Even before World War I, the House of Siemens was one of the largest and most important German industrial enterprises in terms of total assets, sales, and the size of its labor force. Consisting of two parent companies, Siemens & Halske and Siemens-Schuckertwerke (plus a host of subsidiaries and affiliated companies), the Siemens corporation successfully developed into a multinational concern that spanned the field of electrical engineering. In 1913 the company posted total sales of 410 million marks and employed a labor force of 82,000, a quarter of which worked abroad.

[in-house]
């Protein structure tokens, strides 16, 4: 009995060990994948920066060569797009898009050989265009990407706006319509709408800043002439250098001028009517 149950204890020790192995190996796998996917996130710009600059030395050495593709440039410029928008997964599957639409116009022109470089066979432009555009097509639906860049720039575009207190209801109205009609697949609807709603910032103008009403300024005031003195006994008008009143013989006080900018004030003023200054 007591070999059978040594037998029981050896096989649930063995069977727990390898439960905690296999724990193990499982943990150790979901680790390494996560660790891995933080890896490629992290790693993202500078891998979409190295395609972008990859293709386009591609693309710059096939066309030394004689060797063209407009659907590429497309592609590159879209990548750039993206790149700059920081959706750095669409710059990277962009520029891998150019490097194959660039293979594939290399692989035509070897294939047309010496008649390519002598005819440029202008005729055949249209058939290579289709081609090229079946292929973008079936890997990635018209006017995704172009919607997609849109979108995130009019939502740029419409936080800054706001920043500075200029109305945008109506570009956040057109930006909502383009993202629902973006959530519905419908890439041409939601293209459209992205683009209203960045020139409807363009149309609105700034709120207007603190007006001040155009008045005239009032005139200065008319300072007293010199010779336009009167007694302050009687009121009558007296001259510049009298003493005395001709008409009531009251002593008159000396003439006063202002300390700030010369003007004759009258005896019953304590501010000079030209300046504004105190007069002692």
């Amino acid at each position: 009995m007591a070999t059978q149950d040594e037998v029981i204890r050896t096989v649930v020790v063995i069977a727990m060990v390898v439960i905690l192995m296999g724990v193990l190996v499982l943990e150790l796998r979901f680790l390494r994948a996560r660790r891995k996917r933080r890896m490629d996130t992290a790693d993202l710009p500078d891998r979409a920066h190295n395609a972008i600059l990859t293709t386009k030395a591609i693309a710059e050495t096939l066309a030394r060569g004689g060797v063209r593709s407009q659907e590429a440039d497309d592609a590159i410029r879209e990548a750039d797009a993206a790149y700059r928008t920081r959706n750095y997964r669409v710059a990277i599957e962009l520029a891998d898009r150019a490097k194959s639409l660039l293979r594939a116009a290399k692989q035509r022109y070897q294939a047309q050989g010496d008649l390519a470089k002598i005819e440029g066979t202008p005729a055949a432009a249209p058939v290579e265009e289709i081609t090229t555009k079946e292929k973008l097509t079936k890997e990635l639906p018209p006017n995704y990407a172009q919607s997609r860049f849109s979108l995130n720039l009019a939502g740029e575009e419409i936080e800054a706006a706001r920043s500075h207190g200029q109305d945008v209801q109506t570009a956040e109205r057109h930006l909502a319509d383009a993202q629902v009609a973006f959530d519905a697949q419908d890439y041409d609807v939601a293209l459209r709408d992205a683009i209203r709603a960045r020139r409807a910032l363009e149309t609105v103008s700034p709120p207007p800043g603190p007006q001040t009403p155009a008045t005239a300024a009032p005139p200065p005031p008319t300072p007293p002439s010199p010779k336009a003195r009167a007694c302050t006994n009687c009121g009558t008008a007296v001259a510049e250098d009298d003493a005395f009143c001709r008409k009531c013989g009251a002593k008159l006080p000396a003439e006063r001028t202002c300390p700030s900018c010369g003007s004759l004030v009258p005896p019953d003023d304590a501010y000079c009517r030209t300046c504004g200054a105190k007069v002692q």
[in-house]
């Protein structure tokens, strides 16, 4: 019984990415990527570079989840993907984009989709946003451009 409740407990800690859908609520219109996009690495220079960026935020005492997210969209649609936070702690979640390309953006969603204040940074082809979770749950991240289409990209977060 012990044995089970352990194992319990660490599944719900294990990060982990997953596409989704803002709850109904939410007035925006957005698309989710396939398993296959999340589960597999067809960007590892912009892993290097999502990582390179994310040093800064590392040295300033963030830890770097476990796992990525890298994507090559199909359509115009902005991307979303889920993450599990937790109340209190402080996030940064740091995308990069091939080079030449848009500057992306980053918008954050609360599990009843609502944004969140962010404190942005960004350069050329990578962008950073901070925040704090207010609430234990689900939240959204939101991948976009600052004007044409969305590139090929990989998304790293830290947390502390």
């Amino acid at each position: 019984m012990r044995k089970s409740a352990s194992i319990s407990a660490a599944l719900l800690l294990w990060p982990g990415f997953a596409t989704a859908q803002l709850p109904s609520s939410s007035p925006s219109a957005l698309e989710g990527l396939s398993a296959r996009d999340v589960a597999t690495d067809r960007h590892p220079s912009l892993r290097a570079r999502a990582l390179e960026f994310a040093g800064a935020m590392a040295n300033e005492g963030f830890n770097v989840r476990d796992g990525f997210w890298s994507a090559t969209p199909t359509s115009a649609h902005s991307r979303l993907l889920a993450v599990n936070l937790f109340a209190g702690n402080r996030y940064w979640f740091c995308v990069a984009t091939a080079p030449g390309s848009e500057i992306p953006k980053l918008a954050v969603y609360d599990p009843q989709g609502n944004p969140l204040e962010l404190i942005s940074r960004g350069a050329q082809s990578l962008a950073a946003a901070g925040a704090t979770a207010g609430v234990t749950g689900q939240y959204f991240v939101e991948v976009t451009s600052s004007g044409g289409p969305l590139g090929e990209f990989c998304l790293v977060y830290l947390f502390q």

Drawing on previously inaccessible and unpublished sources, Feldenkirchen analyzes Siemens's policy decisions within the context of the German economy as a whole. He begins with the economic situation following World War I, a period characterized by cyclical movements of high inflation. The examination of the company continues throughout the subsequent so-called Weimar boom, the Great Depression, the period of economic recovery under National Socialist rule, and finally, World War II. Feldenkirchen also probes Siemens's involvement in the National Socialists' war-time economy and discusses the issues of rearmament and forced labor.